Jacinda Ardern's offer to help the refugees on Manus Island and Nauru is being called "naive virtue-signalling" that will just entice people smugglers to risk more lives by attempting the perilous ocean journey.
Conservative Australian writer Miranda Devine made the comments in a column for Australian newspaper the Daily Telegraph yesterday.
"Surely, as a new PM she has enough on her plate in her own back yard. We love our Kiwi cousins but please mind your own business."
She said Ardern, who has offered to take up to 150 refugees along with financial aid of $3 million, was sending a message to people smugglers that they could gain entry to New Zealand, and then subsequently move to Australia through our policy of open borders.
"She is giving them a product to sell to gullible economic refugees who risk their life only to end up in detention centres.
"The last time a Labor leader did that in Australia, 1200 people drowned at sea, and we are still dealing with the backlog of 50,000 unauthorised arrivals. The problems on Manus Island are the legacy of Kevin Rudd's virtue signalling. We don't need a Kiwi version of Rudd."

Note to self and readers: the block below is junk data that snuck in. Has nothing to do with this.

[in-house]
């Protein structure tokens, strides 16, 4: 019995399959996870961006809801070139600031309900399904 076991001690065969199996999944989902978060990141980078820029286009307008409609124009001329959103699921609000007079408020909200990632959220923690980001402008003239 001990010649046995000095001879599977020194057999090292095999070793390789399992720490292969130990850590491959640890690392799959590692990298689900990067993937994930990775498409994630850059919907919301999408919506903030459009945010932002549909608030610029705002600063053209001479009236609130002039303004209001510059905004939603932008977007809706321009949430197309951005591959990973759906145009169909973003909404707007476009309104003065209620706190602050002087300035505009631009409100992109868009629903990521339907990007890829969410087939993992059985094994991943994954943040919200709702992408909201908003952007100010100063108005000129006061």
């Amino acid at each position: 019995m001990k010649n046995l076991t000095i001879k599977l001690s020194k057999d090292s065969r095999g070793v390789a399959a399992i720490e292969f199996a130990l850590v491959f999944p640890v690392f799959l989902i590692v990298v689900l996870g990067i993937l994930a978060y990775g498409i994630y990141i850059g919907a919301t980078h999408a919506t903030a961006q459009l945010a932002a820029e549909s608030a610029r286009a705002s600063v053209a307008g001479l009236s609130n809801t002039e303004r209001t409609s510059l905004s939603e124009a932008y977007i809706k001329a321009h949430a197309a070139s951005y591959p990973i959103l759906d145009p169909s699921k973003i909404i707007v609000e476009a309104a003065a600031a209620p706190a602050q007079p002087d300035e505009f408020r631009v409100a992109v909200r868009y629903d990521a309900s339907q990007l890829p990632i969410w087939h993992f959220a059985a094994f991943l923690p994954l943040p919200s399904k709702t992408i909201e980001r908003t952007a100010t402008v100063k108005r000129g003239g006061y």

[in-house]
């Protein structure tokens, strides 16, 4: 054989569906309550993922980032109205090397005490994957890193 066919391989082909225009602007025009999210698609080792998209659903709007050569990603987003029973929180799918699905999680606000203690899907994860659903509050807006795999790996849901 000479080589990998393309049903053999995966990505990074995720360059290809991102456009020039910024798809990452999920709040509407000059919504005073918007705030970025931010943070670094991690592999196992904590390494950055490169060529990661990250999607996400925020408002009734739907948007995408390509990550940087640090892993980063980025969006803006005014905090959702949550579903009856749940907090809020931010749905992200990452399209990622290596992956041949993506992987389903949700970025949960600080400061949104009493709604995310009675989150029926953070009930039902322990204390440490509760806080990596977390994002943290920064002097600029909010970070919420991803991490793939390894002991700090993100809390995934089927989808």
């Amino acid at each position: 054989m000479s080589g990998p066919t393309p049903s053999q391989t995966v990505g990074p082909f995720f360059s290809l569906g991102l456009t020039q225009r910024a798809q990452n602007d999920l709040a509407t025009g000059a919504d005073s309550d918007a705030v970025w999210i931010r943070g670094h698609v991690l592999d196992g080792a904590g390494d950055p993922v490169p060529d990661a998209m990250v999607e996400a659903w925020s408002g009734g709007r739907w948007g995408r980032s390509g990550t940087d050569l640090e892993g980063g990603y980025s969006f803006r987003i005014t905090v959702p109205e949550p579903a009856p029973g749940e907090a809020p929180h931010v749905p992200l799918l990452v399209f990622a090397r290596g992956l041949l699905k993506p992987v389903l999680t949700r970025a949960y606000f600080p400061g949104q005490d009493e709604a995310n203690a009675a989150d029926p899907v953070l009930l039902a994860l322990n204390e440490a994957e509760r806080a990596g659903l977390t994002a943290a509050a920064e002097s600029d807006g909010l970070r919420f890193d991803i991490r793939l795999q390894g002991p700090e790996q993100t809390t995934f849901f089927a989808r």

Australia has declined Ardern's offer while it focuses on the United States promise to take more than 1000 refugees.
Devine cited the reported leak of intelligence reports of four boatloads of asylum seekers trying to reach New Zealand, adding that the new Ardern Government was a more "friendly" lure.
Minister responsible for intelligence agencies Andrew Little has said those reports are not credible.
"There were people on those boats who said they wished to get to New Zealand. It's more likely than not that those people didn't even know where New Zealand was, did not know what that journey entailed, and were not credible threats to come to New Zealand," Little said last week.
Last week Jeff Langley, a Ministry of Foreign Affairs Deputy Secretary, told the foreign affairs select committee that the report of four boats was not recent, but historical.
"We haven't seen any intelligence that suggests there were recent credible ventures," Langley said.
Ardern met with Australian Labor leader Bill Shorten in Auckland at the weekend, where Shorten praised Ardern's stance on Manus Island, saying she had shown "regional and global leadership".
But Shorten, who visited Papua New Guinea just before he arrived in New Zealand to meet with Ardern, stopped short of saying that the Australian Government should take up her offer.
National Party foreign affairs spokesman Gerry Brownlee said the Australian Government was "clearly frustrated" by Ardern's "repeated attempts to embarrass it into accepting" the long-standing offer.
"While we should always be able to speak frankly and raise concerns, Ms Ardern should be giving more consideration to the difficulty of dealing with issues like asylum seekers, and asking herself whether her approach is in the best interests of New Zealand and New Zealanders."